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Transfuse   /trænsfjˈuz/   Listen
Transfuse

verb
(past & past part. transfused; pres. part. transfusing)
1.
Impart gradually.  Synonym: instill.  "Transfuse love of music into the students"
2.
Pour out of one vessel into another.
3.
Treat by applying evacuated cups to the patient's skin.  Synonym: cup.
4.
Give a transfusion (e.g., of blood) to.






WordNet 3.0 © 2010 Princeton University








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"Transfuse" Quotes from Famous Books



... however, have been without their value in enabling him to transfuse the melodic rhythm of the Greeks into his native verse. And as he was the first to do this successfully, if we except Catullus in some slight but exquisite poems, so he was the last. "Of lyrists," says Quintilian, "Horace is alone, one might say, worthy to be read. For he has bursts of ...
— Horace • Theodore Martin

... persons. In our case this matter had to be neglected. For, gentlemen, there were two kinds of blood on that laboratory floor, and they do not agglutinate. This, in short, was what actually happened. An attempt was made to transfuse Cushing's blood as donor to another person as recipient. A man suffering from the disease caught from the bite of the tse- tse fly—the deadly sleeping sickness so well known in Africa—has deliberately tried a form of robbery which ...
— The Dream Doctor • Arthur B. Reeve

... as a rule, by means of their implicit judgment, distinguish animals as of a different type from other objects, but they transfuse into everything their own personality and their intrinsic consciousness. This is the case with the whole animal kingdom, at least with those whose internal emotion can be gathered from their external ...
— Myth and Science - An Essay • Tito Vignoli

... indispensable to the communication of its influence than the words themselves, without reference to that peculiar order. Hence the vanity of translation; it were as wise to cast a violet into a crucible that you might discover the formal principle of its colour and odour, as seek to transfuse from one language into another the creations of a poet. The plant must spring again from its seed, or it will bear no flower—and this is the burthen of the ...
— English literary criticism • Various

... this colony is opposed to territorial and to social improvement. My grounds must still remain a barren waste. Instead of embowering myself in fertility, as I had intended; instead of creating new beauties which should transfuse fresh charms into the minds of the peripatetics of Perth; I must continue to live in a desert, and shall doubtless soon subside into an ascetic recluse. Hannibal! turn the horses into the garden, and let ...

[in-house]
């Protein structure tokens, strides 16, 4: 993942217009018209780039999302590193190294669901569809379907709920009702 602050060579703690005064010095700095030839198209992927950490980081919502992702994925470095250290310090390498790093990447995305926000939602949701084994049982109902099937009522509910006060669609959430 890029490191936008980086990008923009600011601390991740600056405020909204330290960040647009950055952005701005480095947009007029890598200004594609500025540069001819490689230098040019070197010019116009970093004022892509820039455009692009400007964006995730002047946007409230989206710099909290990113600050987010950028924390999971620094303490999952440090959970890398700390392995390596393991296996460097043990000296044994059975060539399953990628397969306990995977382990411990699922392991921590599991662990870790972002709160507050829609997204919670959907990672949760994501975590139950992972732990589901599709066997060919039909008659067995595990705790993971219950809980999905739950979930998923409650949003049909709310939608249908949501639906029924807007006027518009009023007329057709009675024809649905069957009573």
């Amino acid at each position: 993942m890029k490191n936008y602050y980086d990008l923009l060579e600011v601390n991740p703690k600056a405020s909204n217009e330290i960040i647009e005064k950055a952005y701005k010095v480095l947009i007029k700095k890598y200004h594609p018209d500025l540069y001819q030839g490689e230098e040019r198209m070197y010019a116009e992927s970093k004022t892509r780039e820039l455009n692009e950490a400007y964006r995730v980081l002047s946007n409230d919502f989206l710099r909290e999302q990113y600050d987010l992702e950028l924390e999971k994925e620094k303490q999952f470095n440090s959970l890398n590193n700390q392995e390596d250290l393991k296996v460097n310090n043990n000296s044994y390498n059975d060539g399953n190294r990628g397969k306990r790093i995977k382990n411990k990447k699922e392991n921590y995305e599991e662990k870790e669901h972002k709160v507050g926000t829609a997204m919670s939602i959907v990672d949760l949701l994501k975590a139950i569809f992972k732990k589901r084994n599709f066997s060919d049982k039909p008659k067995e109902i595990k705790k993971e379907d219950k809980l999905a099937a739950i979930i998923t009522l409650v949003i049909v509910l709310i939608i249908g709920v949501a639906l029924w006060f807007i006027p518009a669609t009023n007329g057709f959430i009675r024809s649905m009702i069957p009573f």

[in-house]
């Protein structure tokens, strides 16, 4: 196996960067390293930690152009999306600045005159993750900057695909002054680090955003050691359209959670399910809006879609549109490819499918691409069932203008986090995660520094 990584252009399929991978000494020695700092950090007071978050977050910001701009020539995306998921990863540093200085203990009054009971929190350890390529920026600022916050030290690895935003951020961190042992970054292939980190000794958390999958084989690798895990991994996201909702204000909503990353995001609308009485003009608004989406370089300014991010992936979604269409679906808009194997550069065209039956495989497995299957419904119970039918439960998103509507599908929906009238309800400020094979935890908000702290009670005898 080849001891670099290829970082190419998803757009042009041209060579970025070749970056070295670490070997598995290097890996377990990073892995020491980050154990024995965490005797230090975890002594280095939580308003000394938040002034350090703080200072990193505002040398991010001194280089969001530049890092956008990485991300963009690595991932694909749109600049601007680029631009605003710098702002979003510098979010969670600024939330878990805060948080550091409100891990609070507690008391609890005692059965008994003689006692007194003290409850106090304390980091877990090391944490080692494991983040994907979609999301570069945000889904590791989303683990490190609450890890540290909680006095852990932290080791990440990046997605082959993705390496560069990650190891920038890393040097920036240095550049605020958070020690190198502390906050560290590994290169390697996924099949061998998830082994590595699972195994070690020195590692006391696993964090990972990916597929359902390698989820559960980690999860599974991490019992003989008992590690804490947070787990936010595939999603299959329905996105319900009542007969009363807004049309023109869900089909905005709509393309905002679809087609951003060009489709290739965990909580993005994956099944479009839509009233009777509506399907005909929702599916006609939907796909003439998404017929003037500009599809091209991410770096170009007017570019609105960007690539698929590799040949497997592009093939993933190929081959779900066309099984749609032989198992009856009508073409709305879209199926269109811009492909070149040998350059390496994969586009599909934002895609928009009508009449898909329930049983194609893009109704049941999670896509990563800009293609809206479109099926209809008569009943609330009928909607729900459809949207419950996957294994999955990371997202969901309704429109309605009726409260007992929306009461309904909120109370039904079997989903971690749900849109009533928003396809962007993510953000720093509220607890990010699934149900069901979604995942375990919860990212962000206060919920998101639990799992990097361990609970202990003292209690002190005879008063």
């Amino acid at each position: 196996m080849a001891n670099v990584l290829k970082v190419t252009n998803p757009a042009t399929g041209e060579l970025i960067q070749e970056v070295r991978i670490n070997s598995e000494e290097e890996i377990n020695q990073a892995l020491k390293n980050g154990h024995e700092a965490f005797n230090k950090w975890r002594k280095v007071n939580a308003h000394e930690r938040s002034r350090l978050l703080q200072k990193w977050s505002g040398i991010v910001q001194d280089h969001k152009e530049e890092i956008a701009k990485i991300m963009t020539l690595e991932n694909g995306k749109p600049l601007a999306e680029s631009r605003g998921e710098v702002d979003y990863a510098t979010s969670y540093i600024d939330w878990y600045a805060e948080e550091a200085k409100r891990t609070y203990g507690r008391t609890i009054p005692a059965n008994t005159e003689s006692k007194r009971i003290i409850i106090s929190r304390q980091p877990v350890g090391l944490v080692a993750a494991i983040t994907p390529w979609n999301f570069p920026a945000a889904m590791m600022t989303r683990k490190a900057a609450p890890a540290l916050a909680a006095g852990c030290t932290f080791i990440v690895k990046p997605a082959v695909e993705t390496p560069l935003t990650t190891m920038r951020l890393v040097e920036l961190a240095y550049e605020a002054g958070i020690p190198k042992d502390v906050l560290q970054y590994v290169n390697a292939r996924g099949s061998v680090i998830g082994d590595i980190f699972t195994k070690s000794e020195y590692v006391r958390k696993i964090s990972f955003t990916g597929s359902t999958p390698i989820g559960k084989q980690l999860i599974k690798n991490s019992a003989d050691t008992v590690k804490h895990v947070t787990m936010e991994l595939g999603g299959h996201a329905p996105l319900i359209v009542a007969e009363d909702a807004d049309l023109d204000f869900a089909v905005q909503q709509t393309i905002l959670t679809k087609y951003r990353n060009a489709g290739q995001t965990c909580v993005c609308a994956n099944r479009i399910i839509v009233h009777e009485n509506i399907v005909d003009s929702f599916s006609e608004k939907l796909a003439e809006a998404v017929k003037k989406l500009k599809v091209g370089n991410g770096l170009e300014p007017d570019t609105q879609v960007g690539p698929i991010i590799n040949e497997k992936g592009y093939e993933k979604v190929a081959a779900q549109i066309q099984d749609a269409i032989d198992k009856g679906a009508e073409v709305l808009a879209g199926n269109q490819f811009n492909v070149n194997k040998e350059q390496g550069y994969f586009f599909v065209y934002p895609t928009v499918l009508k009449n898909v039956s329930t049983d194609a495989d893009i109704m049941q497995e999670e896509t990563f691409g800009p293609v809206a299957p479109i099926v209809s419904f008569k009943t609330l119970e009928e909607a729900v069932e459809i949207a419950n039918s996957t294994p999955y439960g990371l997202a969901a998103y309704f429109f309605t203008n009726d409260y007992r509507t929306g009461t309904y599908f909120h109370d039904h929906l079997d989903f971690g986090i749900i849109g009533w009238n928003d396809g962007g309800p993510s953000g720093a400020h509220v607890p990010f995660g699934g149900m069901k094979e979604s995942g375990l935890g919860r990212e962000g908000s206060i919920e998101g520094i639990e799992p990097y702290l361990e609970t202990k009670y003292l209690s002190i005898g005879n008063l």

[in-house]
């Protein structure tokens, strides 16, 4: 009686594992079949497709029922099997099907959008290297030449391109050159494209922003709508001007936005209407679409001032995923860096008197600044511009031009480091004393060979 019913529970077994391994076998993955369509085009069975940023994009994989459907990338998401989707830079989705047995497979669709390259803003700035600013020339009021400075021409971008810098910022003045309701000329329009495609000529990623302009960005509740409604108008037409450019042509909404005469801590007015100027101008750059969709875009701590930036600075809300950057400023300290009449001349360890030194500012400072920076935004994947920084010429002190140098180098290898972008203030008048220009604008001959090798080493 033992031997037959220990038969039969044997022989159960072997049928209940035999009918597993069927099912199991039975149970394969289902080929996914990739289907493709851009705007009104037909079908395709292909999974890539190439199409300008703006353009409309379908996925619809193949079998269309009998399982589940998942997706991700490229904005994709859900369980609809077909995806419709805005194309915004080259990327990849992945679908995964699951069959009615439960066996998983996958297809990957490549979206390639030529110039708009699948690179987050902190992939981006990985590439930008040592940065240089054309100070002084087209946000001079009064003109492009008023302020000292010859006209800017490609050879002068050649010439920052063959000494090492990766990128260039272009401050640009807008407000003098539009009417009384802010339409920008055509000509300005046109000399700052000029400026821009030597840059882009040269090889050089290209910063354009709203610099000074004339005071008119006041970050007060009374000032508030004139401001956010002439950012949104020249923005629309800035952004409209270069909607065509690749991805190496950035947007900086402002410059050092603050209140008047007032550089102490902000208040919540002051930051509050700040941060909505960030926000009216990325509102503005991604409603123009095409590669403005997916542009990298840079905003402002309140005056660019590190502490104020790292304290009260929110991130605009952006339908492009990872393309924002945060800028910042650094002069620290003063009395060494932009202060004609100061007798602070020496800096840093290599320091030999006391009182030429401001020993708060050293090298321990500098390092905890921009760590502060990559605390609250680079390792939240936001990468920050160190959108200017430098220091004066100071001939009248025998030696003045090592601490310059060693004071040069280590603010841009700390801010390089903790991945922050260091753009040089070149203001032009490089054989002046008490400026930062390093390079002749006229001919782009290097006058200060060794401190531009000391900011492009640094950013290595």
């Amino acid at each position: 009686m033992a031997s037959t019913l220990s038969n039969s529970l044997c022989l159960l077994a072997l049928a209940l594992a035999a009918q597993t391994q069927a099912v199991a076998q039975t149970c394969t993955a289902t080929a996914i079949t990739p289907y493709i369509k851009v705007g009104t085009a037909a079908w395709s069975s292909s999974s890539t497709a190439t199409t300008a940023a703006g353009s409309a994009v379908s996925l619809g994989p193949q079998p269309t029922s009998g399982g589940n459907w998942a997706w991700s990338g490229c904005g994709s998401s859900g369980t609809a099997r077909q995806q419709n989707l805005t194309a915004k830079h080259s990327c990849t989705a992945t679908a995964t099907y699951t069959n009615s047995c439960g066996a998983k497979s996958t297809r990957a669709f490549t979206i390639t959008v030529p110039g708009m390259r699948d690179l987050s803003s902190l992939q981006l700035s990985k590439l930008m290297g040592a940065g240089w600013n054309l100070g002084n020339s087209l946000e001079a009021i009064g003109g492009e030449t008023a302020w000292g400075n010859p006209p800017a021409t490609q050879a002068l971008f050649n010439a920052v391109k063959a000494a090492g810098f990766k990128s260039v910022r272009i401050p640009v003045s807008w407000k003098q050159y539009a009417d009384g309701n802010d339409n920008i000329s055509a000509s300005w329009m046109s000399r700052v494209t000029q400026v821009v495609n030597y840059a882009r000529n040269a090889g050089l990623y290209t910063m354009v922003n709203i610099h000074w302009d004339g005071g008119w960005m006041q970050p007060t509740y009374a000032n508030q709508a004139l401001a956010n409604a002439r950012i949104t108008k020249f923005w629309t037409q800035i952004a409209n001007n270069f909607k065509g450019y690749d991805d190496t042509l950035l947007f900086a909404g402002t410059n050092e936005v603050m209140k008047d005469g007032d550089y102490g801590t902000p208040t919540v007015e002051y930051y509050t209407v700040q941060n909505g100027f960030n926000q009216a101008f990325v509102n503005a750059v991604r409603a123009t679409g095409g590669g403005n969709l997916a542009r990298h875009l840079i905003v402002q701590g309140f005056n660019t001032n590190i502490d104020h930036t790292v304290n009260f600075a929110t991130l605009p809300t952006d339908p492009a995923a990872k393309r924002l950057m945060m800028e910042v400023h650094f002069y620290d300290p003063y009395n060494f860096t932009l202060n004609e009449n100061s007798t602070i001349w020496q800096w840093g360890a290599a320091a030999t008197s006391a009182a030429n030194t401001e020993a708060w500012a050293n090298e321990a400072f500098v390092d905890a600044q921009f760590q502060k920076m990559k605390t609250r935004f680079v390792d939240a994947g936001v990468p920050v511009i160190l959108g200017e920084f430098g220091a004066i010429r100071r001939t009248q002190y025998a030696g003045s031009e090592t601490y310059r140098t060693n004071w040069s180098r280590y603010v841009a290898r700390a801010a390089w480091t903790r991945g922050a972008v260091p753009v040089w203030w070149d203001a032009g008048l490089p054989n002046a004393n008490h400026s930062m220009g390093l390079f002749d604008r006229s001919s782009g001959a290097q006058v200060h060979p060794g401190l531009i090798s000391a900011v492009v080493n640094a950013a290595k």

— The Bushman - Life in a New Country • Edward Wilson Landor

... wan-blue heaven, each ghostly elm, All these, her ministers, conspire To fill my bosom with the fire And sweet delirium of desire. Enchantress! leave thy sheeny height, Descend, be all mine own this night, Transfuse, enfold, entrance me quite! Or break thy spell, my heart ...
— Atlantic Monthly, Vol. 1, No. 5, March, 1858 • Various

... entire Odes of Horace, 70 German, 100 French, and 48 Italian. Some are in prose, some even in dialect. The poet of Venusia is made a Burgundian, a Berliner, and even a Platt-deutsch. All of these are attempts to transfuse Horace into the veins of modern life, and are significant of their authors' conviction as to the vitalizing power of the ancient poet. No author from among the classics has been so frequently translated ...
— Horace and His Influence • Grant Showerman

... brow, the proud little nose, the tender mouth, and the soft—sunlight—glow that seemed to transfuse the delicate skin. And suddenly in the eyes dawned a smile—sweet, friendly, a touch of roguishness, profoundly reassuring in its all humanness. I felt my heart expand as though freed from fetters, a recrudescence of confidence in the essential reality of things—as though in nightmare the ...
— The Moon Pool • A. Merritt

... particle of its excellence, provided the Chemist, who undertakes the operation, has genius and skill. The more this POETIC MATTER in an Author abounds, the more close and faithful a Translator, who has judgment, may venture to render his version—but to transfuse merely verbal felicities into another Language is an attempt scarcely less fruitless than to clasp the Rainbow. A kindred nothingness, as to poetic value, ensues. There is, however, a considerable, ...
— Original sonnets on various subjects; and odes paraphrased from Horace • Anna Seward

... meditation, which is its prayer; by music, which is its praise; by the contemplation of that fair form which is its temple; and by communion with nature, which is its looking-glass; you will experience again that ancient joy, hold again that firm conviction, and exercise again that mastery to transfuse the granite and iron heart of the hills into patterns unlike any that the hand of man ...
— Architecture and Democracy • Claude Fayette Bragdon



Words linked to "Transfuse" :   practice of medicine, add, treat, transfusion, administer, bring, impart, dispense, instill, medicine, lend, breathe, care for, bestow, contribute, pour



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